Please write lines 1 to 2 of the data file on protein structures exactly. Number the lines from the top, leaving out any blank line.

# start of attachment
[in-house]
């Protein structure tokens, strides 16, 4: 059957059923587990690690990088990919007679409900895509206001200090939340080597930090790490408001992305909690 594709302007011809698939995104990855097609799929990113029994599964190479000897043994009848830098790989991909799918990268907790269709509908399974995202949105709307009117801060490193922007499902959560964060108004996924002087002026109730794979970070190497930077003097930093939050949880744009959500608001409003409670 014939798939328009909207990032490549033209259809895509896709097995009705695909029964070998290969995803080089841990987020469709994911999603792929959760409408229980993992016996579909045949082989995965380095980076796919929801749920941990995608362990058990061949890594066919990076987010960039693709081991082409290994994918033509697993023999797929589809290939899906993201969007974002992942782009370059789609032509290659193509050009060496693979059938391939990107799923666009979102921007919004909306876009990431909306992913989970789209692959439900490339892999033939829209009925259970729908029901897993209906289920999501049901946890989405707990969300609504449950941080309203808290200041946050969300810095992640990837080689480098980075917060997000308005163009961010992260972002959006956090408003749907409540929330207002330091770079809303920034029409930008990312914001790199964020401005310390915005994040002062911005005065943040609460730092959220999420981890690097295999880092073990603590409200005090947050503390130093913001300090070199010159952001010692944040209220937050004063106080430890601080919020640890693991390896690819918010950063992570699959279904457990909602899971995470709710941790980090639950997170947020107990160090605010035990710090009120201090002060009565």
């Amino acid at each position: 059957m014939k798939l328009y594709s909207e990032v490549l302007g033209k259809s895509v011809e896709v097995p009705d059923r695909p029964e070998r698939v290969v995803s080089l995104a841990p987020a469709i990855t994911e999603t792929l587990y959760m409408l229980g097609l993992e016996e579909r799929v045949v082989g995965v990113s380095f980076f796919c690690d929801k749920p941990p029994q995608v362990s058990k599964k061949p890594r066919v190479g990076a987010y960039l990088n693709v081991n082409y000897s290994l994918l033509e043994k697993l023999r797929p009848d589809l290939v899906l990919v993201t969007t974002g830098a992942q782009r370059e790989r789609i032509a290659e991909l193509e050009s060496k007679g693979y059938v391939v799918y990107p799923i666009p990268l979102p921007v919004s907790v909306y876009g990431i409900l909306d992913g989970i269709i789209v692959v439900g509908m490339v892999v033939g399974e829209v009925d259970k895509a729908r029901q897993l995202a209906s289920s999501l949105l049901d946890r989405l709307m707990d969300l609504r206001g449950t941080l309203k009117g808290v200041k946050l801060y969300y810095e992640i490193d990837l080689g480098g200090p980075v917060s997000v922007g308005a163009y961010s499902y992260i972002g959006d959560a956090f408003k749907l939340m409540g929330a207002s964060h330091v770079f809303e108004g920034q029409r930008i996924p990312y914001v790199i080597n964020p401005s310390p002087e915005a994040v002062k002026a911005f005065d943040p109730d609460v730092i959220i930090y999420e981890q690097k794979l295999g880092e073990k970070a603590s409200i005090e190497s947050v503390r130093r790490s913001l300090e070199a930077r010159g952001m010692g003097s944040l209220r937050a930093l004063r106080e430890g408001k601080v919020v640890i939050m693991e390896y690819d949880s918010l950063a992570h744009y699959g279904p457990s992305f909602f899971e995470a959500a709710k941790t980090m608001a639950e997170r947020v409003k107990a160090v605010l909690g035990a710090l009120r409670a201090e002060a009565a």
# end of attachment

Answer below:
[in-house]
């Protein structure tokens, strides 16, 4: 059957059923587990690690990088990919007679409900895509206001200090939340080597930090790490408001992305909690 594709302007011809698939995104990855097609799929990113029994599964190479000897043994009848830098790989991909799918990268907790269709509908399974995202949105709307009117801060490193922007499902959560964060108004996924002087002026109730794979970070190497930077003097930093939050949880744009959500608001409003409670 014939798939328009909207990032490549033209259809895509896709097995009705695909029964070998290969995803080089841990987020469709994911999603792929959760409408229980993992016996579909045949082989995965380095980076796919929801749920941990995608362990058990061949890594066919990076987010960039693709081991082409290994994918033509697993023999797929589809290939899906993201969007974002992942782009370059789609032509290659193509050009060496693979059938391939990107799923666009979102921007919004909306876009990431909306992913989970789209692959439900490339892999033939829209009925259970729908029901897993209906289920999501049901946890989405707990969300609504449950941080309203808290200041946050969300810095992640990837080689480098980075917060997000308005163009961010992260972002959006956090408003749907409540929330207002330091770079809303920034029409930008990312914001790199964020401005310390915005994040002062911005005065943040609460730092959220999420981890690097295999880092073990603590409200005090947050503390130093913001300090070199010159952001010692944040209220937050004063106080430890601080919020640890693991390896690819918010950063992570699959279904457990909602899971995470709710941790980090639950997170947020107990160090605010035990710090009120201090002060009565």